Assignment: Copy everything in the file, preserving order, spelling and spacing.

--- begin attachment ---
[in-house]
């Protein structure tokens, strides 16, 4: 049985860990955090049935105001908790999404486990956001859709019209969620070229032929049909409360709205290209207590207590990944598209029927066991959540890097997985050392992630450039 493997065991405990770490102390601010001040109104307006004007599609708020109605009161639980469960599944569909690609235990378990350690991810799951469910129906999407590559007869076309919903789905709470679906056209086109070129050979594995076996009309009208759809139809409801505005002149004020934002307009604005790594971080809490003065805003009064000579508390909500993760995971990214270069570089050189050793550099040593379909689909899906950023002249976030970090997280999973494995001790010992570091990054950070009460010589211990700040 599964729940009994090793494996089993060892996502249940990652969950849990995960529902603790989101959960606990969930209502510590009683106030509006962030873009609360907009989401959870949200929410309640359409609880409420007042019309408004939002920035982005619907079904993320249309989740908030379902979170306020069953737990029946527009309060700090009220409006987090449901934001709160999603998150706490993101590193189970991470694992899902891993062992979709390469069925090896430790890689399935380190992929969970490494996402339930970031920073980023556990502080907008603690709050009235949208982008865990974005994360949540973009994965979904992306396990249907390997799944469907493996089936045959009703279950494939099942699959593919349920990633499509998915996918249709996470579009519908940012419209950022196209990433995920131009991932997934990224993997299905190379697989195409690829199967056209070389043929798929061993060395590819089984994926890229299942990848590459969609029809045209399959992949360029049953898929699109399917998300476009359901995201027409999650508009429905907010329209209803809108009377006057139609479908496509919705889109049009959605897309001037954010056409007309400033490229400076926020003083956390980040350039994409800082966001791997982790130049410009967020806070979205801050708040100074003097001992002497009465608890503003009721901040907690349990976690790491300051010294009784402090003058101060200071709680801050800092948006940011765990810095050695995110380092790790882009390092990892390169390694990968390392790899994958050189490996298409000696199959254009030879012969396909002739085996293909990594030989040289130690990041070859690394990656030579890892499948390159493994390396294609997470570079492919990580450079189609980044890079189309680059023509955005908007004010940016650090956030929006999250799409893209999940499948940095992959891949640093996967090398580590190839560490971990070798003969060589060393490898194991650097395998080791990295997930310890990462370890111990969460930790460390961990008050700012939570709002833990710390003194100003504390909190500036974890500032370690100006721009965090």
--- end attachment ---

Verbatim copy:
[in-house]
């Protein structure tokens, strides 16, 4: 049985860990955090049935105001908790999404486990956001859709019209969620070229032929049909409360709205290209207590207590990944598209029927066991959540890097997985050392992630450039 493997065991405990770490102390601010001040109104307006004007599609708020109605009161639980469960599944569909690609235990378990350690991810799951469910129906999407590559007869076309919903789905709470679906056209086109070129050979594995076996009309009208759809139809409801505005002149004020934002307009604005790594971080809490003065805003009064000579508390909500993760995971990214270069570089050189050793550099040593379909689909899906950023002249976030970090997280999973494995001790010992570091990054950070009460010589211990700040 599964729940009994090793494996089993060892996502249940990652969950849990995960529902603790989101959960606990969930209502510590009683106030509006962030873009609360907009989401959870949200929410309640359409609880409420007042019309408004939002920035982005619907079904993320249309989740908030379902979170306020069953737990029946527009309060700090009220409006987090449901934001709160999603998150706490993101590193189970991470694992899902891993062992979709390469069925090896430790890689399935380190992929969970490494996402339930970031920073980023556990502080907008603690709050009235949208982008865990974005994360949540973009994965979904992306396990249907390997799944469907493996089936045959009703279950494939099942699959593919349920990633499509998915996918249709996470579009519908940012419209950022196209990433995920131009991932997934990224993997299905190379697989195409690829199967056209070389043929798929061993060395590819089984994926890229299942990848590459969609029809045209399959992949360029049953898929699109399917998300476009359901995201027409999650508009429905907010329209209803809108009377006057139609479908496509919705889109049009959605897309001037954010056409007309400033490229400076926020003083956390980040350039994409800082966001791997982790130049410009967020806070979205801050708040100074003097001992002497009465608890503003009721901040907690349990976690790491300051010294009784402090003058101060200071709680801050800092948006940011765990810095050695995110380092790790882009390092990892390169390694990968390392790899994958050189490996298409000696199959254009030879012969396909002739085996293909990594030989040289130690990041070859690394990656030579890892499948390159493994390396294609997470570079492919990580450079189609980044890079189309680059023509955005908007004010940016650090956030929006999250799409893209999940499948940095992959891949640093996967090398580590190839560490971990070798003969060589060393490898194991650097395998080791990295997930310890990462370890111990969460930790460390961990008050700012939570709002833990710390003194100003504390909190500036974890500032370690100006721009965090």